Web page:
In London there are many “houses of memory”, as the Italians like to call them. It’s possible to visit buildings where such shining constellations of humankind as Benjamin Franklin, Sigmund Freud, John Keats, Samuel Johnson, Thomas Carlyle, Charles Dickens, Handel and many others lived, loved and created.
Some of these houses belong to that great conservation society, the National Trust. Others are private trusts and some are in the care of the local councils. They are all worth visiting, whether one agrees with the ideas of the person who lived there or not, since they give an excellent idea of London life at particular moments of history.
On my last visit to London I visited several of these places.
The address “No.1 London” was all that was required for posts to be directed to the Duke of Wellington’s residence at Apsley house. As an acolyte of Napoleon I was not too keen in admitting myself to the “Iron Duke’s” house, especially as he took a very reactionary line against liberal movements.
The subway approaches to No.1 gave us the flavour of what was coming.
Happily, the house contains wonders independent of the Duke’s ideas. Its collection of paintings is simply superb and displayed in magnificently decorated rooms.
Furthermore, on that occasion, there was an interesting demonstration of Regency army fire power and battle tactics together with tales from the front by a re-enacting detachment of the British army of the time and “camp-women”.
Considering that such re-enactment societies flourish in France and most countries affected by “Boney’s” empire aims, (including the province of Lucca), it will be an amazing concentration of latter-day soldiers who will congregate on the field of Waterloo next year to celebrate the two-hundredth anniversary of a battle which, in Arthur Wellesley’s own words, was “a damn close-run thing.”
I’ve mentioned another place, Lord Leighton’s, (the distinguished Victorian society painter), house near Holland Park in my post at http://longoio.wordpress.com/2013/09/17/pearl-of-the-east/. This purpose-built residence-cum-studio has been recently restored and opened to the public. I remember it fondly as the venue for several concerts I attended before my exile, including those given by the now sadly-defunct Società Dante Alighieri, (especially Gilbert Rowland’s dextrous Scarlatti recital and, most memorably, the evocation of life at the house in the company of such eccentric luminaries as Sir Richard Burton – played by friend and actor David Reid)
What a re-evocation of the social life and times of fin-de-siècle Leighton House – that occult corner of oriental domesticity at Holland Park London – in a never-to.be forgotten tableau vivant where whole canvases were evoked by half-naked houries and narghiles breathing opium in mosaicked and fountain-trickled halls!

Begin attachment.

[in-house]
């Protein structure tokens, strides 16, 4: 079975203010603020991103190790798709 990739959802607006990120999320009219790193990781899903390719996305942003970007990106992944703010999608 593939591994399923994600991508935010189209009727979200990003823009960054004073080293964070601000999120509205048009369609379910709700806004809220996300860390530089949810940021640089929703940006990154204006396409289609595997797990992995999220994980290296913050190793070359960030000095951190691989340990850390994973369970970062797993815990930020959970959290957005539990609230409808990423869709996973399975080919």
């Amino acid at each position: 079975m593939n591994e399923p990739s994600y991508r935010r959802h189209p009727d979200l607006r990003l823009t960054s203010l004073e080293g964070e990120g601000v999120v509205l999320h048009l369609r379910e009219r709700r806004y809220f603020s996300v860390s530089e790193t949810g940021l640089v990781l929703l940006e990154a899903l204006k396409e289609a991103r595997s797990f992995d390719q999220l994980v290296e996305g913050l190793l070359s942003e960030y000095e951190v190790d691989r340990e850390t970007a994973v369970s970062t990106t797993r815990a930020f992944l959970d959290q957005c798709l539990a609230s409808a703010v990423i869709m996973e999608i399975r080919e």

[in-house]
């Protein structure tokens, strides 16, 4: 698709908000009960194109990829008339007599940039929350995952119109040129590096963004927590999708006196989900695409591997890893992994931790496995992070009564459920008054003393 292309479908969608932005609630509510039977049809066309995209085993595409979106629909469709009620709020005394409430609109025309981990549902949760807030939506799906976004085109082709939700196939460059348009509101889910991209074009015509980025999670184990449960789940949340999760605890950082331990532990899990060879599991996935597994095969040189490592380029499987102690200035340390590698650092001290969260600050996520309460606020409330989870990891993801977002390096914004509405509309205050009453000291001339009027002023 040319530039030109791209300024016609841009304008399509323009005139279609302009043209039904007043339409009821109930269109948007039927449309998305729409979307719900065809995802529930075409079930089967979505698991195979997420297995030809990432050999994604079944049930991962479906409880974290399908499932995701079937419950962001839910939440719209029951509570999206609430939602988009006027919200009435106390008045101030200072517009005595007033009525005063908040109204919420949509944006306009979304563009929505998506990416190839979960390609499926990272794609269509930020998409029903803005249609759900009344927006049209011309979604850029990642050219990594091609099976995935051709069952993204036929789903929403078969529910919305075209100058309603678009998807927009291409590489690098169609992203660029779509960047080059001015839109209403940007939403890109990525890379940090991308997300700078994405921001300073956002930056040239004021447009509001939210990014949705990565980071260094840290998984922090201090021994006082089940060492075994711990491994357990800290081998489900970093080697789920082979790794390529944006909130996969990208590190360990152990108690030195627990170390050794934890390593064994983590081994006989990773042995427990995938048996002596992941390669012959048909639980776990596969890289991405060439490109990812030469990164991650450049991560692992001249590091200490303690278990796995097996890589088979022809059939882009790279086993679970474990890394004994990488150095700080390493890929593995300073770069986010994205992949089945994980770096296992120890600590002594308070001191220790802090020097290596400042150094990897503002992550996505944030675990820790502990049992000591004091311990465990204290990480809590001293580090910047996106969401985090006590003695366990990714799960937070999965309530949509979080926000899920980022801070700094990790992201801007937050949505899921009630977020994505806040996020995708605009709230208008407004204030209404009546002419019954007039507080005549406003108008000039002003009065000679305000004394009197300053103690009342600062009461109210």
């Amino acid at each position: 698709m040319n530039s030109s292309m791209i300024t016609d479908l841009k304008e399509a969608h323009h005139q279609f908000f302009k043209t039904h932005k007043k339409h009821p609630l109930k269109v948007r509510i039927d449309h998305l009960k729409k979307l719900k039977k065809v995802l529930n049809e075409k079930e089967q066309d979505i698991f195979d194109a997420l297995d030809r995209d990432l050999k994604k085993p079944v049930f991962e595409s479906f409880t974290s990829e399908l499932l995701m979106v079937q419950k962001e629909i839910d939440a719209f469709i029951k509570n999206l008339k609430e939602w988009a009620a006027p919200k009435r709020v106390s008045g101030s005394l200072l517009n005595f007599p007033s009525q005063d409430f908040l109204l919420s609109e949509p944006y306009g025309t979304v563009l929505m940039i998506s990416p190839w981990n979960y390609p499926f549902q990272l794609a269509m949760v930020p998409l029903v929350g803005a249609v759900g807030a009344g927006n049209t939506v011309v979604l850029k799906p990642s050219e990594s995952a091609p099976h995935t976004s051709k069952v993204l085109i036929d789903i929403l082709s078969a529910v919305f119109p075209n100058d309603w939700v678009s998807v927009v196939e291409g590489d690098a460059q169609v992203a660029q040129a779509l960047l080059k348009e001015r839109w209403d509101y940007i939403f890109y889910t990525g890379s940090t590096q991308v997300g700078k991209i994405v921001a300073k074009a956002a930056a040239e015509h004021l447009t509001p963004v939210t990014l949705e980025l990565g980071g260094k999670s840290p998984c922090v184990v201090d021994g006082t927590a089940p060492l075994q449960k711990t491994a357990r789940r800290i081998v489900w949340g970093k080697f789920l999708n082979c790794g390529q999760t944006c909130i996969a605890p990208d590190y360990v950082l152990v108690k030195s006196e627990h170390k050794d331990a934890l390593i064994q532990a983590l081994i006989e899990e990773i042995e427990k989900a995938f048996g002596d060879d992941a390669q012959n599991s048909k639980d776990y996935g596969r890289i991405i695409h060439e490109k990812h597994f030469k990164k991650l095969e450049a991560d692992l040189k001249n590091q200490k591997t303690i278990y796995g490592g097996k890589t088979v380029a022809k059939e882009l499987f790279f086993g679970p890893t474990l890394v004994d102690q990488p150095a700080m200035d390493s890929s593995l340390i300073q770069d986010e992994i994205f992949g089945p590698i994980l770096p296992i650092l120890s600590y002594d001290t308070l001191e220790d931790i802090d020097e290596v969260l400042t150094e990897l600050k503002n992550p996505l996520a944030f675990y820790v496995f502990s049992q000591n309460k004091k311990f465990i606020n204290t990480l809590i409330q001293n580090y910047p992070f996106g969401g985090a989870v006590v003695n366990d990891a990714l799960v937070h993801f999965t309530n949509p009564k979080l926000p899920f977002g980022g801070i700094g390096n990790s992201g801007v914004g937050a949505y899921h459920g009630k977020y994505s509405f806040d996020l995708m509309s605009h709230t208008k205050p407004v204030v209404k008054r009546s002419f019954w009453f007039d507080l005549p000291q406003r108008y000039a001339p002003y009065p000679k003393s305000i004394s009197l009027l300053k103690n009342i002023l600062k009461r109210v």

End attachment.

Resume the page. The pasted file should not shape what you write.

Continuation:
I evoked that evening at Leighton House in Burton’s company with the following words:
A sultan’s couch in Kensington
awakens cold desire
and tiles around the marble pool
reflect deep blue-eyed fire.
Above lace balconies withdraw
behind dusk’s harem veil
while dreams float on an unknown sea
as argosies set sail.
The evening party now retires
and ancient tales are told
of dusky djinns and desert towns
and she who’ll not grow old
Dim stairs escape to music’s room
where arcane songs are heard
from her whose melting voice is like
a paradise-born bird.
The night perfumes a garden’s hair
and soaks fruit lips with wine;
beyond cooled earth new worlds release
galactic starlights’ shine.
Her body, like a gold sheet’s draped
upon a coralled bed;
her skin with sunset marble’s tinged
and whispers the unsaid.
Then past the leaves high casements seek
an argent summer moon
as paintbrush strokes upon the cloth
a soft and flaming June
What a pity that this tenderly passionate canvas was sold for a plate of potage when such artists were considered out-of-fashion. What would it cost to buy it back from the Puerto-Rican government today!
The third place of memory was probably the most poignant one I have ever visited. In the company of my wife, we explored the hidden hilltop alleys of Hampstead to reach the church of Saint St Mary’s, the first Roman Catholic church to be built there after the English Reformation . Founded by the Abbé Jean-Jacques Morel, a refugee from the French Revolution, the church was completed in 1816.
The appearance of this building in the centre of a characteristic Georgian terrace is delightfully surprising, crowned with its bell-cote built in 1852 when an act of parliament first allowed Catholic churches to ring their bells. The church was closed, but fortunately a lad we met outside turned out to be the verger and kindly opened the door for us which led into a simple but noble interior decorated in the apse by fin-de-siècle mosaics and a painting of the Assumption of the Virgin.
But what was the memory evoked by this place? Why would we have wanted to visit this church? The clue is given in the following photograph.
It is the place where my wife was baptised in that coldest of winters in the year which would later bring the Olympic games for a second time to the UK. It was the first time she’d been there since that auspicious day.
Near Saint Mary’s we encountered another place of memory which we’d never suspected existed: the old Hampstead cemetery, one of the very few in London to remain in its original state of delicious decay. Among the notables who have found their last resting place here are the great labour politician, Hugh Gaitskell, the brilliant artist and writer, Gerald du Maurier, (whose grand-daughter was “Rebecca” author Daphne) and, best of all, John Constable, whose paintings are the quintessence of the English landscape.
What better way to say goodbye to London than visiting this place?